Meet Seattle’s Carrie Syvertsen, the nation’s not-invisible School Social Worker of the Year
It should come as no surprise that someone who dedicates their career to social work cares deeply about inequality and social justice. And while the COVID-19 pandemic has spread countless horrors, it has simultaneously helped awaken our communities to glaring inequities that have been ignored far too long.
That has helped Carrie Littlefield Syvertsen, a Seattle EA member and this year’s National School Social Worker of the Year, rethink how she approaches her mission.
“The data is really glaring and appalling at how we are failing our BIPOC students, and that schools, I think, are racist structures,” Syvertsen says. “It used to be that I would help families navigate and try to overcome barriers. And now I am really passionate about talking really explicitly about the barriers, and then trying to dismantle them.”
Historically, school social workers have helped connect students and families to community resources that allow students to thrive. But now, Syvertsen says, instead of centering her strategies around issues facing a particular family, she is looking much more at the societal barriers that may be contributing to that family’s struggles.
“It’s so much more complex and deep: the institutional racism feels like such a huge beast to even be able to tackle,” she says. “But I feel real passionately that you dismantle systems in sustainable ways, in a lot of little steps that take time. It’s like a marathon, not a sprint.”
She believes the dual pandemics of COVID and institutional racism provide an opportunity to reimagine education, and school social workers are there to innovate and influence positive change.
So how does one affect huge educational and societal systems?
Syvertsen’s strategy is to find allies, and to create visibility.
Unlike her experience in the Midwest, many districts in Washington still don’t employ school social workers as certificated ESAs. And when they do, they often are hidden behind other titles: family support worker, counselor, intervention specialist, or graduation success coordinator. Even our state’s largest district, Seattle, didn’t have dedicated school social workers until former WEA staffer Steve Pulkkinen, then executive director of the Seattle Education Association, worked with the district to hire the first three in 2007. Syvertsen was among the three hired that fall. But she, too, worked under differing titles. Her profession can feel invisible.
A year ago, in November 2019, Syvertsen combed through the district’s HR records to see who else on staff had an MSW, or master’s in social work. To her surprise, she found 44 MSWs in the district, most all hidden behind other titles. Following on those efforts, the district this summer agreed to identify its school social workers by their proper title, and link them together in a common department.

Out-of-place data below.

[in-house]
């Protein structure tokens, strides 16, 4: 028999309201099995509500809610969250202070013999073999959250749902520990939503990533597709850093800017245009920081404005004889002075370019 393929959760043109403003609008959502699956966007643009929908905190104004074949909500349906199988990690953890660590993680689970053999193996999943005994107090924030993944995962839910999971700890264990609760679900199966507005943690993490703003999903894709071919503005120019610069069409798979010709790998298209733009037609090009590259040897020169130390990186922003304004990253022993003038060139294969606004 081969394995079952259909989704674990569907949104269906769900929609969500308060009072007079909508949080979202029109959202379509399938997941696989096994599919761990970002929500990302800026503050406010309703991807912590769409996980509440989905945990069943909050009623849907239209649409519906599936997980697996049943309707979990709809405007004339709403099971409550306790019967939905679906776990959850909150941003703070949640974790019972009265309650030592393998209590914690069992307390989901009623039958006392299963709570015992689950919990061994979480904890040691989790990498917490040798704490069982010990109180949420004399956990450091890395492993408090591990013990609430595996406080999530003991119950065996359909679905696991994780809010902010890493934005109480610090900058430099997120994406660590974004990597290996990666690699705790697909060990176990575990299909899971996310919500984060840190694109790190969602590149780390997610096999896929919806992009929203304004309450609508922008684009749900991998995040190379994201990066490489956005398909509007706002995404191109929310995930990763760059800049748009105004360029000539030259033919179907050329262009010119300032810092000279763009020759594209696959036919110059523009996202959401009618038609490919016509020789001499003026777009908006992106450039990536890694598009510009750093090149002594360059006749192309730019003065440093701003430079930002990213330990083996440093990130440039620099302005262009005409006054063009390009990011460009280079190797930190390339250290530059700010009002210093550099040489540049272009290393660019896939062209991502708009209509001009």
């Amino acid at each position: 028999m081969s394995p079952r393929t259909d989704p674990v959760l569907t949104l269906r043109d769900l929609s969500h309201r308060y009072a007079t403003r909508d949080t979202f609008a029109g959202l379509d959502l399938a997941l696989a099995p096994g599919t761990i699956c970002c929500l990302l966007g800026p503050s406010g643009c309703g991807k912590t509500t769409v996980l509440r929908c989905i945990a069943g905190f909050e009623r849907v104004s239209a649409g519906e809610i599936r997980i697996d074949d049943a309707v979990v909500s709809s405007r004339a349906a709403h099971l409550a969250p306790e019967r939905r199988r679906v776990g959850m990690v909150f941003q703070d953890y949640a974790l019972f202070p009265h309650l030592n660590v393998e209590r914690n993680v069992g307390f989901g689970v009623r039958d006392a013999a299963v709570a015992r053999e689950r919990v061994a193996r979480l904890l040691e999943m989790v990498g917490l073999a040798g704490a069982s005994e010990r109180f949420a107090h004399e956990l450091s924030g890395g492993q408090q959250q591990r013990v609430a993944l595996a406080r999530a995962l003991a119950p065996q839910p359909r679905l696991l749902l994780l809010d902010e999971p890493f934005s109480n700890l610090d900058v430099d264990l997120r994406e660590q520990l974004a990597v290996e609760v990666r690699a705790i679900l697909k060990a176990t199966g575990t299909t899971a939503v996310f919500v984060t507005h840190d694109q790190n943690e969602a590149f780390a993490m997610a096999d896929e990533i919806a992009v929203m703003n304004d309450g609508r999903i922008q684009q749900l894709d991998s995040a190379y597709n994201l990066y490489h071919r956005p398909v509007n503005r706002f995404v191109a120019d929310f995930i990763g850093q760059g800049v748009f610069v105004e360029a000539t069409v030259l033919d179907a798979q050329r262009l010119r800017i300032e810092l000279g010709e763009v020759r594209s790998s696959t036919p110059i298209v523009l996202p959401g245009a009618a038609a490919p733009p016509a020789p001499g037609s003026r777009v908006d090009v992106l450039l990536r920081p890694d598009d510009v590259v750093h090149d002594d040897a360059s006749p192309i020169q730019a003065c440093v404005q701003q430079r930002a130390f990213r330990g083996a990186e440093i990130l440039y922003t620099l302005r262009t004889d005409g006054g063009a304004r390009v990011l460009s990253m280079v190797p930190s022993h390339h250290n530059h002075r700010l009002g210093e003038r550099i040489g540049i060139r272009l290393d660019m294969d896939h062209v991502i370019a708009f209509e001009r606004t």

“I think my avenue, honestly, is promoting our profession,” she says of creating change. And she understands the strength in numbers. Together, school social workers can speak with a united voice about the issues they see — and help focus on the root causes. They can work together on cohesive policies at the district and state level. And they can unite to support legislative changes that bring those policy initiatives to life.
“We are able to tackle big problems together, and to support one another,” she says. “That is my passion: I feel like our profession as a whole — and our strength in numbers, and us being in schools — will help combat and dismantle those barriers.”
Syvertsen’s recognition as National School Social Worker of the Year comes from the School Social Work Association of America. She works in Seattle’s Robert Eagle Staff Middle School, and previously worked nine years at Chief Sealth International High School. She also served as vice president of the Washington Association of School Social Workers, where she worked for five years. One key victory, with WASSW’s then-President Erin Romanuk, was passage of HB 1377, Improving Students’ Mental Health by Enhancing Nonacademic Professional Services. Until the legislation became law in June 2018, there was no definition for a school social worker in Washington.
Syvertsen worked in middle schools in the Chicago area, the Kent School District in Washington, as well as Seattle’s district office in its Behavioral Health department to implement Positive Behavior Interventions and Supports (PBIS). As a school social worker, Syvertsen works with a multi-disciplinary school team and advocates on behalf of students’ mental health within the school system. Using trauma-informed anti-racist practices, she conducts staff training on de-escalation techniques, provides crisis intervention and mental health counseling, collaboration with other professionals and community agencies, social emotional learning, and advocacy for students and parents.
While school social workers are part of the education fabric in other regions of the country, they remain rare in Washington, with district’s largely relying on unsustainable grants or local levies for funding. Even in the state’s prototypical school model, funding is allocated for only one school social worker for every 72,000 — yes, seventy-two thousand — students at the middle school level.
“I’m proud to call myself a school social worker,” Syvertsen says. “We get messy in the work. We uncover and unravel the many layers that influence human behavior and dynamics. And we actively and unapologetically advocate for changes in systems — and changes in hearts and minds.”